In the early days of his career, Tom Petty was excited to begin releasing albums. Unfortunately, he didn’t pay enough attention to the terms of his record contract. As he began to gain prominence, he prickled at the control the label exercised over his work. In particular, he wanted fans to have access to his music. When his label decided to raise the price of an album by $1.00, Petty fought back.
Tom Petty and the Heartbreakers signed an unfavorable record deal
Petty and his band moved to Los Angeles and signed a deal with Shelter Records. After releasing two albums with them, MCA Records bought their contract. The band did not appreciate this move.
“This stunned us a little bit, and frightened us, that we were just gonna be handed around to people we didn’t know, and didn’t have any relationship to,” he said in the book Conversations With Tom Petty by Paul Zollo. “Plus we really had a bad record deal. We were on the same deal that Mudcrutch had. It was really a terrible deal. And we felt that we’d had a little bit of good luck with the first two records, and we deserved a better deal. They didn’t see it that way, of course, so I had to dig my heels in and refuse to work if they wouldn’t make me a better deal.”
He explained that he didn’t know much about publishing when he signed the contract. Because of this, they were in an unfavorable position.
“They also owned all my publishing, which I didn’t think was fair either because when the deal was made, I didn’t even know what publishing was,” he said. “So a fast one had been pulled on me, and I wanted it made right.”
Tom Petty refused to raise the price of an album
Eventually, Petty declared bankruptcy to force the label to void the contract. The band signed back with MCA under far more favorable terms. Still, it wasn’t all smooth sailing from there. In 1981, MCA wanted to sell the band’s album Hard Promises for $9.98, which was $1.00 more than the standard price for albums. Petty took on the label head on.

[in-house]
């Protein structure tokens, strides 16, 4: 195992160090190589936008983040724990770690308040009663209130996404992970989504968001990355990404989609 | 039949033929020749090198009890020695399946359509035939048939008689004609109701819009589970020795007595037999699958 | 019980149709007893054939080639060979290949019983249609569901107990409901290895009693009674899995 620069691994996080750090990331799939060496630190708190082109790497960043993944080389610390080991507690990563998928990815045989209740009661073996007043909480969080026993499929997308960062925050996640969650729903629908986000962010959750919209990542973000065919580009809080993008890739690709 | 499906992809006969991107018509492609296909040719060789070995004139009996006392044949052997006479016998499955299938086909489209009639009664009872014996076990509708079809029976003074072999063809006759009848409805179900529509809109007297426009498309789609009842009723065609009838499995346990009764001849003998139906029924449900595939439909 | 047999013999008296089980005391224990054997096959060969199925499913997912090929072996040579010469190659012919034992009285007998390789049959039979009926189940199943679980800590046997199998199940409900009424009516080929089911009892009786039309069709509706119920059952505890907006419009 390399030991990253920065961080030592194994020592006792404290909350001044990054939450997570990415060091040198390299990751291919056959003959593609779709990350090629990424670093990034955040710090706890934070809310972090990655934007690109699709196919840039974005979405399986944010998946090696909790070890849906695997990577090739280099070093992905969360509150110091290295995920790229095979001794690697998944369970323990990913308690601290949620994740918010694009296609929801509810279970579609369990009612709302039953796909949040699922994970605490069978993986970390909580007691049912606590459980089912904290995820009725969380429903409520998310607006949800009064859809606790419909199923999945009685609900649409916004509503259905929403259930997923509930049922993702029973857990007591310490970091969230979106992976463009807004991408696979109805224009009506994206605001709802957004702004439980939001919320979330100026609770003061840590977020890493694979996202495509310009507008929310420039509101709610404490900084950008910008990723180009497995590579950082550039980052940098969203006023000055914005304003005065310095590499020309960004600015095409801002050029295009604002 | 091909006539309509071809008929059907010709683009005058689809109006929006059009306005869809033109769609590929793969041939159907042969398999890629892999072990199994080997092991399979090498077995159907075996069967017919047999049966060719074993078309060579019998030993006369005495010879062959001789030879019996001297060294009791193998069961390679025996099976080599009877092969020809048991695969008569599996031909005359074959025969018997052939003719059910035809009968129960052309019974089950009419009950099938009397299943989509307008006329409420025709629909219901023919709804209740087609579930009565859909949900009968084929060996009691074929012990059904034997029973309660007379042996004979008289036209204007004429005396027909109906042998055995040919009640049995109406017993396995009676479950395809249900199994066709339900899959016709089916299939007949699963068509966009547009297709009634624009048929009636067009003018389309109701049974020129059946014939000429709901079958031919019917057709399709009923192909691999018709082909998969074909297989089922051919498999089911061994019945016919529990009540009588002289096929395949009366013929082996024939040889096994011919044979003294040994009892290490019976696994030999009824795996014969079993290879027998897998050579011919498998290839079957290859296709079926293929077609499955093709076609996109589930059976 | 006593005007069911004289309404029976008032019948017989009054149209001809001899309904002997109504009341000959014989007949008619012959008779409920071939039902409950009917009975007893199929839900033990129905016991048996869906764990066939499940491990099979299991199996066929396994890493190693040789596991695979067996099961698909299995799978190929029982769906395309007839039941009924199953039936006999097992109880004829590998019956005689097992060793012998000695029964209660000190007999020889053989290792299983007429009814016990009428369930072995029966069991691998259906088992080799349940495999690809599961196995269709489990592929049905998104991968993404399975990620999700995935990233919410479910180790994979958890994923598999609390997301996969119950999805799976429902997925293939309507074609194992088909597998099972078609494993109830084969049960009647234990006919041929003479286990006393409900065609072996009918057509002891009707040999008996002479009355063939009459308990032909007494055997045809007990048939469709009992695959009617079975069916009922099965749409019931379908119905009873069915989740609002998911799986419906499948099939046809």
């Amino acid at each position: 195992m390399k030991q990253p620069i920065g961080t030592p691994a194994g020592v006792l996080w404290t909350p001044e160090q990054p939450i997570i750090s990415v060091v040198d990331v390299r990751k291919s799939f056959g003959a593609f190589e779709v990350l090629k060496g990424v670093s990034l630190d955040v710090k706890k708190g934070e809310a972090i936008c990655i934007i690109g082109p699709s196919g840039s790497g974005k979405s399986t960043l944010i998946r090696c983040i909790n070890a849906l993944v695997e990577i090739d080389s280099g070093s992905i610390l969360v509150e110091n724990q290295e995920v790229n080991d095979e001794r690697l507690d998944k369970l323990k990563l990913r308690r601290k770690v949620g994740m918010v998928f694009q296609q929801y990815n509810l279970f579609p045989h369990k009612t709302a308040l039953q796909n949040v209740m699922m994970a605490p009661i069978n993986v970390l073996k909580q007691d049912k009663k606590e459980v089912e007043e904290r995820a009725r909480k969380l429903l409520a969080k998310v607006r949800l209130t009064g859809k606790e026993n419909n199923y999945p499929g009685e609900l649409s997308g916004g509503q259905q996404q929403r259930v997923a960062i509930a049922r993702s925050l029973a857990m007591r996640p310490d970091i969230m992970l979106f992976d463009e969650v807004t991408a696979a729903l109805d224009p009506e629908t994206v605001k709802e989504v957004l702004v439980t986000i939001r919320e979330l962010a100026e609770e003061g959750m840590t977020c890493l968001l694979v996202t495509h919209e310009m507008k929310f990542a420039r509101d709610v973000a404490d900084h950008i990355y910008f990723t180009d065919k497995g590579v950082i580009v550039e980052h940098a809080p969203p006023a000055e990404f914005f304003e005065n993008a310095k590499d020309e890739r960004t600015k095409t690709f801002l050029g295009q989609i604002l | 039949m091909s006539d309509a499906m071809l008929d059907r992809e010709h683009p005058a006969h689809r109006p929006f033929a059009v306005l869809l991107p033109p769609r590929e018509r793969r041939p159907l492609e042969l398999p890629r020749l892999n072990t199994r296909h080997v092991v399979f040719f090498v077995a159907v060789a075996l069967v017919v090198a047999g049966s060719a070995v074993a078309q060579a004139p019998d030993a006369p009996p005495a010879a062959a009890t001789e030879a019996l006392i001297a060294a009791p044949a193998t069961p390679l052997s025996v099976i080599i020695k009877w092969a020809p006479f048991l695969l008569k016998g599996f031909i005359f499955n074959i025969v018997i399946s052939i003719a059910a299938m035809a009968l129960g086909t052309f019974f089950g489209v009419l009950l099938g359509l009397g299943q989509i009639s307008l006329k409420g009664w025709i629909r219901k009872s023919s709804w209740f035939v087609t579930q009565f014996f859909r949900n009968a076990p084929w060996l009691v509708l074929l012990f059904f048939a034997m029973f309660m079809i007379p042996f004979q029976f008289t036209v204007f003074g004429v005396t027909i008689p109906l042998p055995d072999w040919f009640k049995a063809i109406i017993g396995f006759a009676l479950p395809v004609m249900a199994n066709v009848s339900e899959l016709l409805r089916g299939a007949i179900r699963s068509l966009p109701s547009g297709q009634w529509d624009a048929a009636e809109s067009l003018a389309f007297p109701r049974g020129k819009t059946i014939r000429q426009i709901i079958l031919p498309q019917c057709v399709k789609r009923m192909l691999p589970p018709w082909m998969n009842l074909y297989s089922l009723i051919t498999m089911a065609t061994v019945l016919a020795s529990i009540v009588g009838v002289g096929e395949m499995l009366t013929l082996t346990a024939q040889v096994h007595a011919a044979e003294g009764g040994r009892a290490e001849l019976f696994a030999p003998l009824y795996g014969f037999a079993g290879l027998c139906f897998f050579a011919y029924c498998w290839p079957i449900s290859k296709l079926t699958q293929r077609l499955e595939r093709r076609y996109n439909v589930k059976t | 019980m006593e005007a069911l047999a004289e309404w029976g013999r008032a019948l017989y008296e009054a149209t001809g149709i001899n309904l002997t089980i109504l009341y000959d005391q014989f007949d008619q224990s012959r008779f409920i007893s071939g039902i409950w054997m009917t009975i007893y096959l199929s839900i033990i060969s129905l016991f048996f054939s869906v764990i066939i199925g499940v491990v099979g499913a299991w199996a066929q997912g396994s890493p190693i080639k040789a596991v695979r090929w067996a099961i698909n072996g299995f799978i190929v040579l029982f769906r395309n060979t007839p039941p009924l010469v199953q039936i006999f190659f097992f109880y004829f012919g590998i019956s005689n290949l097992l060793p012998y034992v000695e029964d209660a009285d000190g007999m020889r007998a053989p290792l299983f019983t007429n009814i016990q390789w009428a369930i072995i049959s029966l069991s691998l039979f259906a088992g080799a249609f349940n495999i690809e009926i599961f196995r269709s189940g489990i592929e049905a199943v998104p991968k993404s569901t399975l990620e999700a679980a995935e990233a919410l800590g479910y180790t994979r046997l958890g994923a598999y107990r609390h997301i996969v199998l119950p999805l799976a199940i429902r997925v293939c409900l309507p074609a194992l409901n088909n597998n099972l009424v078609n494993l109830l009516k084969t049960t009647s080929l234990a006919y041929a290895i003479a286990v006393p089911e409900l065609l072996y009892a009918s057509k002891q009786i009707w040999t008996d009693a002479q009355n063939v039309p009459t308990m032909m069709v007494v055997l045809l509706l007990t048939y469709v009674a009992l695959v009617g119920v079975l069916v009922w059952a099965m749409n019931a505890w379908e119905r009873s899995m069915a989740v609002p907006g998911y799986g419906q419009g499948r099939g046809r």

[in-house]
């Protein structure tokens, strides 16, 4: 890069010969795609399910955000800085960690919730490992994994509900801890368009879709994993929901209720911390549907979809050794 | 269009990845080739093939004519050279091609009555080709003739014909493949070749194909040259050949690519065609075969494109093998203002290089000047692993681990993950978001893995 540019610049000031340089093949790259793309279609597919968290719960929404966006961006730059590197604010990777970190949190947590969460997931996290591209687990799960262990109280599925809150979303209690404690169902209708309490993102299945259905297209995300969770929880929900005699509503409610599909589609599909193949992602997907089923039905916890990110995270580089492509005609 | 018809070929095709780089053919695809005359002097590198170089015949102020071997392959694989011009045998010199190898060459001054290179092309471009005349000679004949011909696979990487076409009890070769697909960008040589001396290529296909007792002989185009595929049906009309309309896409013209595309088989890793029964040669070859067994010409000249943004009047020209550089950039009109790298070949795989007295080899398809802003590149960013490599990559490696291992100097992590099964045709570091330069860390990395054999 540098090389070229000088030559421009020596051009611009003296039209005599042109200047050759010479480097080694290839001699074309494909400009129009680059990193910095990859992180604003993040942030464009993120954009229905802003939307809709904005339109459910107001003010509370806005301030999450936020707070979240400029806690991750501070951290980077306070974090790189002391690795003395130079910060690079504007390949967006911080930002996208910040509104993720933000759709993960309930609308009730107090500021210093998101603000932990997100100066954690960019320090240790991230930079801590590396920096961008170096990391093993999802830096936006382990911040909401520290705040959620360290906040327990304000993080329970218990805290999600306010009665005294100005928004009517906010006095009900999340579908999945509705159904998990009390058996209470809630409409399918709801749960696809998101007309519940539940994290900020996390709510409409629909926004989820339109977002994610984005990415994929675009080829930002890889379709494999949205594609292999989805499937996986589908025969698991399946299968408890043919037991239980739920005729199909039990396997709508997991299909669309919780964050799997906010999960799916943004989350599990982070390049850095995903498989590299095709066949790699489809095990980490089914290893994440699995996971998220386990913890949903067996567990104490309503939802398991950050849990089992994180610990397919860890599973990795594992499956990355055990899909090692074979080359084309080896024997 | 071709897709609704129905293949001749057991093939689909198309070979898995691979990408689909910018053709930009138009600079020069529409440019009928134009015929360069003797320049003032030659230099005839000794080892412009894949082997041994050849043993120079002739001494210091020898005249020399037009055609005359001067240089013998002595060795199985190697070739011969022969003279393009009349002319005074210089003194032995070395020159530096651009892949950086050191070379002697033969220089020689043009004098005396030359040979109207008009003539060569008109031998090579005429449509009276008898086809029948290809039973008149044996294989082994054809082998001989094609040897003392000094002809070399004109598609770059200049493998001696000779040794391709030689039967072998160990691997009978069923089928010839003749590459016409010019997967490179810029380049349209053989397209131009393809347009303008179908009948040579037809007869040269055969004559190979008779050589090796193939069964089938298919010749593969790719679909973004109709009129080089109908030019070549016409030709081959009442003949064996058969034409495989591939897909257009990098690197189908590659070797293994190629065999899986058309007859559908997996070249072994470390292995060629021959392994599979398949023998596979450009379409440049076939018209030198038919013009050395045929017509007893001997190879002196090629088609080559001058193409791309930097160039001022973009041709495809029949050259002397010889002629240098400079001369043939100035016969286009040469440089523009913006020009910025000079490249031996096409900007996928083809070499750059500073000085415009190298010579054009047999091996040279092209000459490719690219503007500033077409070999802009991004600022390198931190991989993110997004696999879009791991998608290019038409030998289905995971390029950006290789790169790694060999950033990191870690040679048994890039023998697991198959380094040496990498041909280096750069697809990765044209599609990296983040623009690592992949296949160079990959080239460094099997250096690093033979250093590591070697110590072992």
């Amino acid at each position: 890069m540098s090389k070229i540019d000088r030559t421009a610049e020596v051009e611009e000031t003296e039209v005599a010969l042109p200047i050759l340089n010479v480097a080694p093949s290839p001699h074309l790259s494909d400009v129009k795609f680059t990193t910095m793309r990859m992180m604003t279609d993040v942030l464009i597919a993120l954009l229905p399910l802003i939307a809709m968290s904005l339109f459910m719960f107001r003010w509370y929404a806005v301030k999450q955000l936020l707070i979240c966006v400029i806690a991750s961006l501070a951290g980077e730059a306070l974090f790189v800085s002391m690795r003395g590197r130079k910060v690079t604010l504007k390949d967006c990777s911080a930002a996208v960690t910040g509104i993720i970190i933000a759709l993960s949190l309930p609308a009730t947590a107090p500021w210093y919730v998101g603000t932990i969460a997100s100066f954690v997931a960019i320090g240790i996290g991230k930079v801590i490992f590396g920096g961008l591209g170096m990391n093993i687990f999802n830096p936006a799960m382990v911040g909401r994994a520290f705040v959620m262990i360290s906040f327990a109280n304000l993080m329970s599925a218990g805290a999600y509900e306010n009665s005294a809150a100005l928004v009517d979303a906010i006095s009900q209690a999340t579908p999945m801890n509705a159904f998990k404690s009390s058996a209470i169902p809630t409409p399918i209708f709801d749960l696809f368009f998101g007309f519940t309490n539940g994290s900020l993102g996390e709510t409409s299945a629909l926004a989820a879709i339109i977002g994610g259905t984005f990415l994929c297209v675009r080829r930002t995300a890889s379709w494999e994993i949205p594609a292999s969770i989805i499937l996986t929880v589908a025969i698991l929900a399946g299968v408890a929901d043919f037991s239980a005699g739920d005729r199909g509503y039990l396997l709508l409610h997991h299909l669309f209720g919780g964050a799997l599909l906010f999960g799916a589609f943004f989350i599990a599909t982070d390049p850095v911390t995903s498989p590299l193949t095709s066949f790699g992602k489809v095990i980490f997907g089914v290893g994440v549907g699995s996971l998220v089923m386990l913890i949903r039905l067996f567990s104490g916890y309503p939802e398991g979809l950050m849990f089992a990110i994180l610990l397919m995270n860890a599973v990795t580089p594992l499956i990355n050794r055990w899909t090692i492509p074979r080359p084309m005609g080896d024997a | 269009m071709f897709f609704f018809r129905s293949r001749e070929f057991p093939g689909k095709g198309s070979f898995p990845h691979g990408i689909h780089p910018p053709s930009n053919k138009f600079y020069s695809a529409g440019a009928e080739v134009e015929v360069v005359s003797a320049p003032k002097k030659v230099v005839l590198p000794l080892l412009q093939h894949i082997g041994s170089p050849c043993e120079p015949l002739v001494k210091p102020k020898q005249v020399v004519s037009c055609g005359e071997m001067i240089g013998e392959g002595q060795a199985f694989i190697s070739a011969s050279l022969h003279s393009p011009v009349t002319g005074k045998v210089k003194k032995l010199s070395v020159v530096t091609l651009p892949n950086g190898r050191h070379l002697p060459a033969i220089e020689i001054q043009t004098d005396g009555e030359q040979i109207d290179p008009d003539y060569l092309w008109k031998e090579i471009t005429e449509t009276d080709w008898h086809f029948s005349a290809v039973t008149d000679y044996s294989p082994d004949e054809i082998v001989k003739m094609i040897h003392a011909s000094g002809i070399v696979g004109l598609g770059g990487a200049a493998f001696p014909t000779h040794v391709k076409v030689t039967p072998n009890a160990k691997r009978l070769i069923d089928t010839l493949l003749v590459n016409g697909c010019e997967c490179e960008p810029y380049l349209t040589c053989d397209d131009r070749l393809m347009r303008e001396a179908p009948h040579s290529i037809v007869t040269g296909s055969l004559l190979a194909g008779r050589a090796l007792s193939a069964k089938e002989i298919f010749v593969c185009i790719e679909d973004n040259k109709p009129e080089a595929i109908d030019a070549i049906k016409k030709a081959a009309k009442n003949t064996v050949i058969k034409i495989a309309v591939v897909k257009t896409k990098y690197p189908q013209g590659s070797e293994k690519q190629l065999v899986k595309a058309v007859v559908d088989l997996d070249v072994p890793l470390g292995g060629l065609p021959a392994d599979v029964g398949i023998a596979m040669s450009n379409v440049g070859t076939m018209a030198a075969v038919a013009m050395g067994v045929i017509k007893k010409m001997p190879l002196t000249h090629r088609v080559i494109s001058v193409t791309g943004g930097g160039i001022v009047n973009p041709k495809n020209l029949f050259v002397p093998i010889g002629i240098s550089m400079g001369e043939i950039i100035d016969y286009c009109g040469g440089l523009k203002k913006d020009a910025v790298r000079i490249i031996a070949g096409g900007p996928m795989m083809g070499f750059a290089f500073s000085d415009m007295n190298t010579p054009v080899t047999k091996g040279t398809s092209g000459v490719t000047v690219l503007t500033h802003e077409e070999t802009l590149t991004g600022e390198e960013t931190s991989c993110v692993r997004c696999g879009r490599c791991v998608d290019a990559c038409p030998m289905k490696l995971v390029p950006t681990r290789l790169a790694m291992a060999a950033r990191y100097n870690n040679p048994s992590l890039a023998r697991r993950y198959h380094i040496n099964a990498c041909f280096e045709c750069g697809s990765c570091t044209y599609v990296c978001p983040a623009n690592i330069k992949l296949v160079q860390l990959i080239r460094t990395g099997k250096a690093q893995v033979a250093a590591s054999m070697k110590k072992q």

“I did it because it was going to be the first $9.98 record, and I was going to be the guy through the door who raised the whole thing, and I thought, ‘You’re not doing it to me, do it to Olivia Newton-John or somebody . . . but you’re not going to do it to me,’” he told Billboard in 2005. “And then it became a bigger crusade than that, and the press got interested in it and so, you know, we saw it through and got our way eventually. The music has to be affordable. It’s the common man that keeps it going, and if you price it out of his realm, it becomes a thing of the elite.”
Per Pitchfork, Petty threatened to either withhold the album or title it Eight Ninety-Eight, in honor of the intended price. Eventually, MCA backed down and the album sold for $8.98.
Tom Petty said the battle over the album was exhausting
Though he came out victorious, Petty said it was a tiring battle.
“I didn’t worry about my career ending, but there were days where I felt pretty beat up by it all and just pretty tired, because they didn’t make it easy for me,” he said. “And coming right off the last lawsuit, it was the last thing I wanted to get involved in.”
He explained that it completely killed any interest he had in the recording industry.
“When it was over, we didn’t really celebrate, we were just exhausted,” he said. “I lost all interest in the record business and never wanted to do anything except hand in a record again. To this day, I don’t have any interest in it.”
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